Thanks much for helping me with this. I suspected it was the case and wouldn't at all be surprised that there are papers out there which deal with this. I need to look into this some more to satisfy my own curiosity.

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  5. Good post Nick. Trying to explain MMTS and TOBs over in the WUWT comment thread seems somewhat sisyphean at times, but at least some folks now realize that averaging absolute temperatures is a bad idea :-p

    Didn't notice that comment by Anthony (which, I think, was quoted as an email from him in the post over at WUWT). I for one don't think that homogenization is unjustified, and think the PHA does a pretty good job (having done some work myself testing it).

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    1. Thanks, Zeke, yes it is uphill.

      On the quote, yes, it's in an email and worded to avoid saying that you both agree, as I'm sure you don't. But when challenged as to how he could be involved in defending adjustments, that's what he quoted.

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  6. It is very up hill and I for one still cannot see "warm bias" when recording Max Min temps.
    We discussed this on WUWT and you provided an example which in no way explained how the TOR provided a continuous bias to max Min temps and hence the so called Average temp.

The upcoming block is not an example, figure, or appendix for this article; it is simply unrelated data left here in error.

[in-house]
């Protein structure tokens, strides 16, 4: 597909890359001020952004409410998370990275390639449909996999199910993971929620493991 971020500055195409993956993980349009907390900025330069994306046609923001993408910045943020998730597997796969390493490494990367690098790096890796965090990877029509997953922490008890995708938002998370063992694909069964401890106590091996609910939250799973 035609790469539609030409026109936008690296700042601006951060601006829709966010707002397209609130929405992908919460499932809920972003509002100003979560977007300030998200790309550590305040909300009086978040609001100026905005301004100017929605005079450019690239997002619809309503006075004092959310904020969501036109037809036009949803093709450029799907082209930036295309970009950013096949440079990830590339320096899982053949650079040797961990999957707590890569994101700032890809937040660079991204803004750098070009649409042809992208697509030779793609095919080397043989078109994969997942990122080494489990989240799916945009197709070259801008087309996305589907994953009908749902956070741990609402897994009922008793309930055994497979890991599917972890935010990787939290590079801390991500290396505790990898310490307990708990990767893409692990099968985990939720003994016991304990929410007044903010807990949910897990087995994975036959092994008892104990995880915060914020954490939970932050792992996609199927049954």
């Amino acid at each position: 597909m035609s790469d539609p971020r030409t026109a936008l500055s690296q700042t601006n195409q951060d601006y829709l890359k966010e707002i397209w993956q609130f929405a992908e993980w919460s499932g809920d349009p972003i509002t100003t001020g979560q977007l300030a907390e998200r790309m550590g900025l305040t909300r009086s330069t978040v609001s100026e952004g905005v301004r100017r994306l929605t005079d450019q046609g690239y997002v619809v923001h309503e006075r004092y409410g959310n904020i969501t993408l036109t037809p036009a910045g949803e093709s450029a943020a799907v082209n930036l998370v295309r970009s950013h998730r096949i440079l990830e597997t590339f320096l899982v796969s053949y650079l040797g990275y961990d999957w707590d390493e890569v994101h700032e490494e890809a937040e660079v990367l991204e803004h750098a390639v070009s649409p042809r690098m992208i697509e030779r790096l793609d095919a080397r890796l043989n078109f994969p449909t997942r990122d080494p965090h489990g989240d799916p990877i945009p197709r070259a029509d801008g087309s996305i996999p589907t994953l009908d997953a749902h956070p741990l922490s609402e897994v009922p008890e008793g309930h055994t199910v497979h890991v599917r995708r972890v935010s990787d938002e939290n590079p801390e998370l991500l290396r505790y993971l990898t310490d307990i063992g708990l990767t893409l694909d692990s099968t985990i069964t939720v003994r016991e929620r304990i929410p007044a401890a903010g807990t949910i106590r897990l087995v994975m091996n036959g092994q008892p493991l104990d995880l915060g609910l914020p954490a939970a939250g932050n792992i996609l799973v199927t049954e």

Can you for instance supply the actual daily values for a couple of those 5pm stations that you quote for say a week or month?
    Or at least point me to where I can look at them so that I can go through the readings as if I was calculating the Temperatures?

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    1. AC,
      In this post I just plotted the summary data from the John Daly site - links above. There is lots more data there. For my earlier post, I described in more detail a site at Boulder Colorado. This had good hourly data (few gaps). I have put a zipfile of that data and my R code for that post here.

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  7. Thanks for that, can you explain what your R code does as I have never learnt it?
    I am reading the hourly data and need to know what your code does in relation to the hourly results and TOBs.